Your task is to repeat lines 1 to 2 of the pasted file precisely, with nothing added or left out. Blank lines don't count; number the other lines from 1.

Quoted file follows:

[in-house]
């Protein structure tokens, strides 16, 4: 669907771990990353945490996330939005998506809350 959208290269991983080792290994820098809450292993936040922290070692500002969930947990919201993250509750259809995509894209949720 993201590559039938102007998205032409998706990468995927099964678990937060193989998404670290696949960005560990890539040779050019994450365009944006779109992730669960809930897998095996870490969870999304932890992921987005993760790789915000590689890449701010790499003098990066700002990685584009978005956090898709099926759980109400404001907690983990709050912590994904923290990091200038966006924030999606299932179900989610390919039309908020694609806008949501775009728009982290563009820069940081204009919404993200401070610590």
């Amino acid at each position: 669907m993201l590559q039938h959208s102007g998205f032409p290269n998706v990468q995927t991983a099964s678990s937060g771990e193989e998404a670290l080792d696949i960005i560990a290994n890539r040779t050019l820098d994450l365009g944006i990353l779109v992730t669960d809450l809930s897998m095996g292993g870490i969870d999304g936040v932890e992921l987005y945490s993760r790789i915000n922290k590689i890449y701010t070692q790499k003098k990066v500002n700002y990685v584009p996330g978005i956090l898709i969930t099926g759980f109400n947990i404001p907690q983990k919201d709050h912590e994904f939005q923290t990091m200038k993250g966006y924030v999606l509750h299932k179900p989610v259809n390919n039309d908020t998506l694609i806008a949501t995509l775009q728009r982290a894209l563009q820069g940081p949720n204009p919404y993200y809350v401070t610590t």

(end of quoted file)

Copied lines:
[in-house]
């Protein structure tokens, strides 16, 4: 669907771990990353945490996330939005998506809350 959208290269991983080792290994820098809450292993936040922290070692500002969930947990919201993250509750259809995509894209949720 993201590559039938102007998205032409998706990468995927099964678990937060193989998404670290696949960005560990890539040779050019994450365009944006779109992730669960809930897998095996870490969870999304932890992921987005993760790789915000590689890449701010790499003098990066700002990685584009978005956090898709099926759980109400404001907690983990709050912590994904923290990091200038966006924030999606299932179900989610390919039309908020694609806008949501775009728009982290563009820069940081204009919404993200401070610590």